Berkshire Labels sets records after Mark Andy installation

UK converter chooses Performance Series P7E and reaches record month 

Berkshire Labels sets records after Mark Andy installation

Paul Roscoe, Berkshire Labels

One of the UK’s most respected narrow web converters, Berkshire Labels, has added another Mark Andy flexo press to its production facility in Hungerford, UK. 

The new Performance Series P7E is the latest of five Mark Andy presses onsite, which include an earlier Performance P7E and a P9E that is dedicated to filmic production. Two months after the new press went into production, Berkshire Labels recorded its highest-ever monthly sales figure.

Renowned for his company’s policy of re-investment, managing director Paul Roscoe said: ‘We commit at least 10 percent of our annual turnover to investment in the latest technology and this has served us well in both growing and strengthening the business. Our first Performance Series Performance Series P7E was transformational in terms of production efficiency and the Performance Series P9E moved the game on even further. Having settled on the 430mm web width as the best fit for our product portfolio, we now have three of Mark Andy’s Performance Series that we can dedicate to different work, and this is real plus for production efficiency.’

Mark Andy’s Performance Series is the fastest-selling platform in narrow web history with more than 1,200 presses installed worldwide. The latest Performance Series P7E at Berkshire Labels is a very highly specified full servo combination platform. It includes a web cleaner and corona treater, eight dual servo-driven UV flexo print stations, turn bars for delam/relam, cold foil and hot foil capabilities, and a rotary screen that can be placed at any position along the press. A cross-over unit enables the production of multi-layer labels as well. Standard features include 360-degree register, Oldham drives and Mark Andy’s new web control system for highly accurate auto register. Capable of up to 300m/min and with a substrate range of 12- to 450-micron, its maximum print and die repeat is 610mm.

Speaking for Mark Andy, UK sales manager Phil Baldwin said: ‘The whole principle of an inline press is single-pass production and this Performance Series P7E takes that to a new level with its capability to print screen, including Braille, high build, and tactile varnish on an extremely wide range of substrates. With the addition of a cross-over unit the Performance Series P7E can produce peel-and-read labels, where items such as Braille or warning triangles are required. Complementing these features is rotary hot foil to give a premium shelf appeal and produce complex designs in a single pass.’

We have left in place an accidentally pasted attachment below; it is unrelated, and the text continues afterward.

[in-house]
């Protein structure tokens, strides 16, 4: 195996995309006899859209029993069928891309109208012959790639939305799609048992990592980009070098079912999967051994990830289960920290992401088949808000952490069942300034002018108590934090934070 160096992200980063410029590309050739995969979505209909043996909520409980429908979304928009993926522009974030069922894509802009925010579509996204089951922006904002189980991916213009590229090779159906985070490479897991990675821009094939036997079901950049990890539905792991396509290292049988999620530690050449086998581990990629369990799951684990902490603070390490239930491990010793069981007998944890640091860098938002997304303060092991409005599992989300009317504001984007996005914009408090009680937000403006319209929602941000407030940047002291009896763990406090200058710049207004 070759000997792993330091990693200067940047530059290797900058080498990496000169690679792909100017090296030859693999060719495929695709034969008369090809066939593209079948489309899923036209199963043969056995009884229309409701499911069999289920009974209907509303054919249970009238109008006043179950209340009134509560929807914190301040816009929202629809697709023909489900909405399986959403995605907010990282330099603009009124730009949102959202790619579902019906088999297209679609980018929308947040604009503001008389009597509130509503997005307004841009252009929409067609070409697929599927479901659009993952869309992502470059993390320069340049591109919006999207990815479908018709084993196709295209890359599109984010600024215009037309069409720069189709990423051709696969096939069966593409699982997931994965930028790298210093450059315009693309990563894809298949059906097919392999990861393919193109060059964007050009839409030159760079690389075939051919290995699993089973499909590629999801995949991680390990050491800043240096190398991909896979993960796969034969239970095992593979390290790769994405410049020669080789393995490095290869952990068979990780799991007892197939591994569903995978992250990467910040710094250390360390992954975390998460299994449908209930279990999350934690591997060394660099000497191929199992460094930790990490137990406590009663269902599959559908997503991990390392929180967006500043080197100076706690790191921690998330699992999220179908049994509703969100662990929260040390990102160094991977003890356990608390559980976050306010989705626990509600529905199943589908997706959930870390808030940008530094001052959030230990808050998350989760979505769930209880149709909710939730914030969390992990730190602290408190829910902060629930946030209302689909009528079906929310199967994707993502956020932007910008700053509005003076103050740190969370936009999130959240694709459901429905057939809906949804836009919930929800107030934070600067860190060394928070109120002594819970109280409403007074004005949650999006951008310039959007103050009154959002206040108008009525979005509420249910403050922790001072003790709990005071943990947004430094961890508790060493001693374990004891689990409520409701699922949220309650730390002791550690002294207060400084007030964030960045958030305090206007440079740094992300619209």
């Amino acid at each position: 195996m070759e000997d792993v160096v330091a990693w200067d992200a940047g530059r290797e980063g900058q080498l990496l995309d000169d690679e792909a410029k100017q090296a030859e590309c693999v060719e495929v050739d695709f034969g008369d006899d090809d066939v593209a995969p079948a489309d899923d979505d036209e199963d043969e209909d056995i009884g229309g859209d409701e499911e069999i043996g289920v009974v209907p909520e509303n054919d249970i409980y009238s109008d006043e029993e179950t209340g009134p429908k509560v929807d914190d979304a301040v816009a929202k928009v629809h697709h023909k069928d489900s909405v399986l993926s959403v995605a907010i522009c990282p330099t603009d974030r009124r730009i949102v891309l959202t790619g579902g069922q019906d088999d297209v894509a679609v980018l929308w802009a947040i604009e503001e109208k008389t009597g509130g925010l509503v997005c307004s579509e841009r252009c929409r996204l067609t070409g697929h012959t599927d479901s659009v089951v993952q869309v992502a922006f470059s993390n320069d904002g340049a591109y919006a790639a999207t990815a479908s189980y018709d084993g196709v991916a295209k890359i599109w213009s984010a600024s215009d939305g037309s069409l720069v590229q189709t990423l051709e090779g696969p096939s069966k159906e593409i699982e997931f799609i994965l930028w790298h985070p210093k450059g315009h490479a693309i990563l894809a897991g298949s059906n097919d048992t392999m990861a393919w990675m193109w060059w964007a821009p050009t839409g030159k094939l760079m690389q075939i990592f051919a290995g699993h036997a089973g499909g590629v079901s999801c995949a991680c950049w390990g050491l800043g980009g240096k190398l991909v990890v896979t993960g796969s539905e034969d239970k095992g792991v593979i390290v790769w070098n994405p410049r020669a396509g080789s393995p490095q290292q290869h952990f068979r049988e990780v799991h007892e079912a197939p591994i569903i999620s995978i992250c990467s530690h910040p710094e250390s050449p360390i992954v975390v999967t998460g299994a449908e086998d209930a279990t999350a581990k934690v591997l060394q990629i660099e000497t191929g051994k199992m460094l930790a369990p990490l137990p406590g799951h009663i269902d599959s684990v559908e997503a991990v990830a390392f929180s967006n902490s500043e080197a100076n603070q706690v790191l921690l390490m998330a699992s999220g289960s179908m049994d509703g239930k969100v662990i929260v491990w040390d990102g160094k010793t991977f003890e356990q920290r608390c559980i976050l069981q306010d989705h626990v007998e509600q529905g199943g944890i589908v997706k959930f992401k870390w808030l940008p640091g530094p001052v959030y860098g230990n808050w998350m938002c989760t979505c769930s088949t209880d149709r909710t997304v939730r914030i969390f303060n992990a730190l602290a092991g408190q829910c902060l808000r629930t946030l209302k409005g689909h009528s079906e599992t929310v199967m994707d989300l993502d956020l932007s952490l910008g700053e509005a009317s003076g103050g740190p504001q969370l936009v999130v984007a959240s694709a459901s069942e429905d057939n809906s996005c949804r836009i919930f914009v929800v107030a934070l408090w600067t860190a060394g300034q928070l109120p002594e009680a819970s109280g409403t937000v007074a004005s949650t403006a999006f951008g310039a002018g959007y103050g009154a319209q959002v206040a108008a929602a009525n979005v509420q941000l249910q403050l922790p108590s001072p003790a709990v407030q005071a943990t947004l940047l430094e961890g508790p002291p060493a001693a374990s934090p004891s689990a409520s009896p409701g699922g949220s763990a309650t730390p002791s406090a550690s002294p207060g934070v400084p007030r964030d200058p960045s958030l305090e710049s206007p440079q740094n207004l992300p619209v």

One prime example of this is a current job that previously took Berkshire Labels three weeks to produce using flatbed screen and foil processes, now is completed in less than three days.

With such a varied capability and fast make-ready, Berkshire Labels is already switching some medium to longer jobs over from its digital presses to the new Mark Andy. All presses onsite print to HD standard and are paired for transferable work, which offers maximum production flexibility. With the lack of requirement for a second pass or offline processing that the Performance Series P7E offers, Paul Roscoe says that he has true single pass capability for the first time. ‘It really does tick all the boxes,’ he commented.

Effectively the latest Mark Andy has allowed newly promoted production director Craig Jones to dedicate each of the three Performance Series presses to particular types of work. The first Performance Series P7E is used for the majority of the company’s high-quality paper-based label work, the Performance Series P9E specializes in film jobs, and the new Performance Series P7E handles all the high-level embellishment labels.

‘It’s an ideal set up and with the facility to move work across from our digital presses when needed, the new press has added flexibility that enhances our overall productivity and reduced lead times,’ he said.

Currently, Berkshire Labels has a 60-40 film to paper split on value, with the opposite by volume, and it’s a situation that Roscoe feels comfortable with.  

‘We have a good mix of work from all kinds of labels to shrink sleeves, and pride ourselves on helping fledgling businesses grow into profitable enterprises – our job displays are full of examples of this, many of which are award-winning,’ he said. ‘This company is all about commitment to quality of product and service, and for that you need the best technology and the best people.’

Berkshire Labels has an in-house apprenticeship scheme that offers five young people a two-year training course with good job prospects – at a time when there is a woeful shortage of skilled staff. Employees currently number 75 at Hungerford and the current year will see turnover pass 18M USD,  a 12 percent uplift on last year. 

‘We’ll be looking at 25M GBP (30M USD) by the time we’ve completed our current expansion program,’ he said.